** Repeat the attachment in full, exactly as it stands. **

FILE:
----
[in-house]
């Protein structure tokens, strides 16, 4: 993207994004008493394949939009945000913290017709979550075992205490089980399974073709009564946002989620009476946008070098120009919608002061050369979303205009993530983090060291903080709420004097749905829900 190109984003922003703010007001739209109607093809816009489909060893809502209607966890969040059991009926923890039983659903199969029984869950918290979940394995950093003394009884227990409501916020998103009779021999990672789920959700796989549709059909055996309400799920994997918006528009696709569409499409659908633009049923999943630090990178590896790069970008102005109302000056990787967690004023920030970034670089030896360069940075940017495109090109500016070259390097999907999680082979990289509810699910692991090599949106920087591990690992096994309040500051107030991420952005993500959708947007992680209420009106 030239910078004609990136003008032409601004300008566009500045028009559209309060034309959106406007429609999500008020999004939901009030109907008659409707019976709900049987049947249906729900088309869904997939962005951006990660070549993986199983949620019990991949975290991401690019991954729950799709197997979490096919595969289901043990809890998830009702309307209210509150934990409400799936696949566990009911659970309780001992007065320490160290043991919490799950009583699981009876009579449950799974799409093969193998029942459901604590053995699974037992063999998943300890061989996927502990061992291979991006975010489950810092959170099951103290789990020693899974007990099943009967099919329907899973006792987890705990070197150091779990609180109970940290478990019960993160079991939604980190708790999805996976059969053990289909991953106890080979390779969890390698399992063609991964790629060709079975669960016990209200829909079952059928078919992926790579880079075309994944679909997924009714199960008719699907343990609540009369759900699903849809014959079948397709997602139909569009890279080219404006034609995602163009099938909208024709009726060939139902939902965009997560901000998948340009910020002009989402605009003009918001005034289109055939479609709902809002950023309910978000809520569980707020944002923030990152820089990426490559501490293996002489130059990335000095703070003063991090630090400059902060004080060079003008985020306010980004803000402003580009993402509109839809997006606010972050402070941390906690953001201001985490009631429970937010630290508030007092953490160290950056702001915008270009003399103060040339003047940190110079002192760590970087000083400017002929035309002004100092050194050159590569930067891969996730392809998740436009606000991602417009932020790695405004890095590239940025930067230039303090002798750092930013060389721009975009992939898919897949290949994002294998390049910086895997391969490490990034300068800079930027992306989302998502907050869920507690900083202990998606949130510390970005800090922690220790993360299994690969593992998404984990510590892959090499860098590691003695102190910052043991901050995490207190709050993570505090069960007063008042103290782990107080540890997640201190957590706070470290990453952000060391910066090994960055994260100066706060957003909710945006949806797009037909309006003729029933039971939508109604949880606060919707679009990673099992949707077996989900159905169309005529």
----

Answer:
[in-house]
């Protein structure tokens, strides 16, 4: 993207994004008493394949939009945000913290017709979550075992205490089980399974073709009564946002989620009476946008070098120009919608002061050369979303205009993530983090060291903080709420004097749905829900 190109984003922003703010007001739209109607093809816009489909060893809502209607966890969040059991009926923890039983659903199969029984869950918290979940394995950093003394009884227990409501916020998103009779021999990672789920959700796989549709059909055996309400799920994997918006528009696709569409499409659908633009049923999943630090990178590896790069970008102005109302000056990787967690004023920030970034670089030896360069940075940017495109090109500016070259390097999907999680082979990289509810699910692991090599949106920087591990690992096994309040500051107030991420952005993500959708947007992680209420009106 030239910078004609990136003008032409601004300008566009500045028009559209309060034309959106406007429609999500008020999004939901009030109907008659409707019976709900049987049947249906729900088309869904997939962005951006990660070549993986199983949620019990991949975290991401690019991954729950799709197997979490096919595969289901043990809890998830009702309307209210509150934990409400799936696949566990009911659970309780001992007065320490160290043991919490799950009583699981009876009579449950799974799409093969193998029942459901604590053995699974037992063999998943300890061989996927502990061992291979991006975010489950810092959170099951103290789990020693899974007990099943009967099919329907899973006792987890705990070197150091779990609180109970940290478990019960993160079991939604980190708790999805996976059969053990289909991953106890080979390779969890390698399992063609991964790629060709079975669960016990209200829909079952059928078919992926790579880079075309994944679909997924009714199960008719699907343990609540009369759900699903849809014959079948397709997602139909569009890279080219404006034609995602163009099938909208024709009726060939139902939902965009997560901000998948340009910020002009989402605009003009918001005034289109055939479609709902809002950023309910978000809520569980707020944002923030990152820089990426490559501490293996002489130059990335000095703070003063991090630090400059902060004080060079003008985020306010980004803000402003580009993402509109839809997006606010972050402070941390906690953001201001985490009631429970937010630290508030007092953490160290950056702001915008270009003399103060040339003047940190110079002192760590970087000083400017002929035309002004100092050194050159590569930067891969996730392809998740436009606000991602417009932020790695405004890095590239940025930067230039303090002798750092930013060389721009975009992939898919897949290949994002294998390049910086895997391969490490990034300068800079930027992306989302998502907050869920507690900083202990998606949130510390970005800090922690220790993360299994690969593992998404984990510590892959090499860098590691003695102190910052043991901050995490207190709050993570505090069960007063008042103290782990107080540890997640201190957590706070470290990453952000060391910066090994960055994260100066706060957003909710945006949806797009037909309006003729029933039971939508109604949880606060919707679009990673099992949707077996989900159905169309005529």